It added: "But anti-poverty and fair tax groups said that if screened against EU criteria, countries like Luxembourg, Malta, the Netherlands and Ireland would all be on the EU list. "The list cannot just comprise third countries but must also contain EU jurisdictions," the German conservative vice-chair of the European Parliament's economic affairs committee, Markus Ferber, said in a statement on Tuesday. EU ministers also adopted a common position on taxation of tech corporations like Amazon or Facebook, which have been accused of paying too little tax in the EU. Such firms reroute the booking of their profits to low-tax nations where they have headquarters, like Luxembourg and Ireland."
The influential American media outlet also disclosed: "The ministers also agreed on new rules forcing online shopping firms such as Amazon, Google and Alibaba to collect the value-added tax (VAT) on sales on their platforms, to counter possible tax fraud by firms using such platforms."
The "ABC News," the news division of the American Broadcasting Company, maintained: "The European Union on Tuesday put 17 non-EU countries on a blacklist of those it deems guilty of unfairly offering tax avoidance schemes. EU Vice President Valdis Dombrovskis said after a meeting of the bloc's finance ministers that beyond the 17 nations, over 40 more were put on a "grey list" to be monitored until they are fully committed to reforms."Tax havens will not disappear from our radars and we will keep the pressure on," he said."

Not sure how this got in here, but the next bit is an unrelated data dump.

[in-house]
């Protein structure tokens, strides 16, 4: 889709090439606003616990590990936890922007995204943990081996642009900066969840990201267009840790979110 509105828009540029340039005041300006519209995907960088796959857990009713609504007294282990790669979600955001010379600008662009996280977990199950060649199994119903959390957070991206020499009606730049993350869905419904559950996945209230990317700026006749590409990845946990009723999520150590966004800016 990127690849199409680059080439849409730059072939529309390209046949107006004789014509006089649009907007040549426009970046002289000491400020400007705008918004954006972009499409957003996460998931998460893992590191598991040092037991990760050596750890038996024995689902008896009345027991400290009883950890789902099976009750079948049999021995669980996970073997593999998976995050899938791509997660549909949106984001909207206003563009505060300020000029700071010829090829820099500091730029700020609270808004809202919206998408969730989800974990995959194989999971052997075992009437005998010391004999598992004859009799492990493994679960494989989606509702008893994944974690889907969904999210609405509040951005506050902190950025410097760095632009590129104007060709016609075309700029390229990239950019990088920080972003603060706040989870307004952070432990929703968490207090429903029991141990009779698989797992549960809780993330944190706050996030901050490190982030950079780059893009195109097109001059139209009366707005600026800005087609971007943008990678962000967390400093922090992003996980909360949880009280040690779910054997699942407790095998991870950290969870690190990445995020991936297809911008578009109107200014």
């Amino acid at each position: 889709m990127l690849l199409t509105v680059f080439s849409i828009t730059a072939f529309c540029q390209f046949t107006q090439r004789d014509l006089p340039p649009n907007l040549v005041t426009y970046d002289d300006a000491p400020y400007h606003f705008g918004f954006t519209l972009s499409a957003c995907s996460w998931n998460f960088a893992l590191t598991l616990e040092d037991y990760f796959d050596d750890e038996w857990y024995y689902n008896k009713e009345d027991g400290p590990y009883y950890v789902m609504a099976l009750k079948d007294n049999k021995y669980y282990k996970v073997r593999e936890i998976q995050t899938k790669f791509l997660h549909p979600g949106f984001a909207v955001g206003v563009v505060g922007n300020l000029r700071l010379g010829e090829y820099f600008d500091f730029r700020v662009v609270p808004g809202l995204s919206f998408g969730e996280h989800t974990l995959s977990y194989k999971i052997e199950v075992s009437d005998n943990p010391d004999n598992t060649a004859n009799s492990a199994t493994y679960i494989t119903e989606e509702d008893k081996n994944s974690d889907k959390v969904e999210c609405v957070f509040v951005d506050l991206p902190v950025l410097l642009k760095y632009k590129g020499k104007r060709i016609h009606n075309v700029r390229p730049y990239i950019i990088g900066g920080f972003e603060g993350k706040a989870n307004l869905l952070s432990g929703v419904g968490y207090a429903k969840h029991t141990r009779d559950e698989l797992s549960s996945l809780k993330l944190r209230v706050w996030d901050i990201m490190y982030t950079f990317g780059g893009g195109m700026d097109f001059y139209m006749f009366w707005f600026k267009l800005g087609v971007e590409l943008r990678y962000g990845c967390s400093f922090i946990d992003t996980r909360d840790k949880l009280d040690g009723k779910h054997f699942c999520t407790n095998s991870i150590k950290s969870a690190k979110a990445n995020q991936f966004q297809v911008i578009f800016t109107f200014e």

Owned by the Disney Media Networks division of The Walt Disney Company, this media house has reported: "The EU said those blacklisted had refused to cooperate and change their way after almost one year of consultations."
Founded 72 years ago, this is what the "ABC News" has further aired on this development that might have massive repercussions in weeks and months to come: "The EU's penalties on the blacklisted countries still need to be confirmed. In the meantime, the threat of being blacklisted and sanctioned has spurred many countries to cooperate with the EU, a sign that public shaming alone will have an impact, said EU legislator Tom Vandenkendelaere of the EPP Christian Democrats. "It already had a positive impact. To avoid getting on the list, a great many nations have already shown to be cooperative," Vandenkendelaere said. "In the future, too, most countries will try to avoid being publicly shamed."
It said: "The issue of tax havens resurfaced this year when media reports based on leaked documents, dubbed the Paradise Papers, showed how the rich and famous stash their wealth in shell companies in small nations to avoid paying taxes at home. Higher-tax countries like France have pushed for the blacklist as well as a crackdown on tax havens in the EU as well. Lower-tax countries like Ireland and the Netherlands argue that will hurt Europe's competitiveness."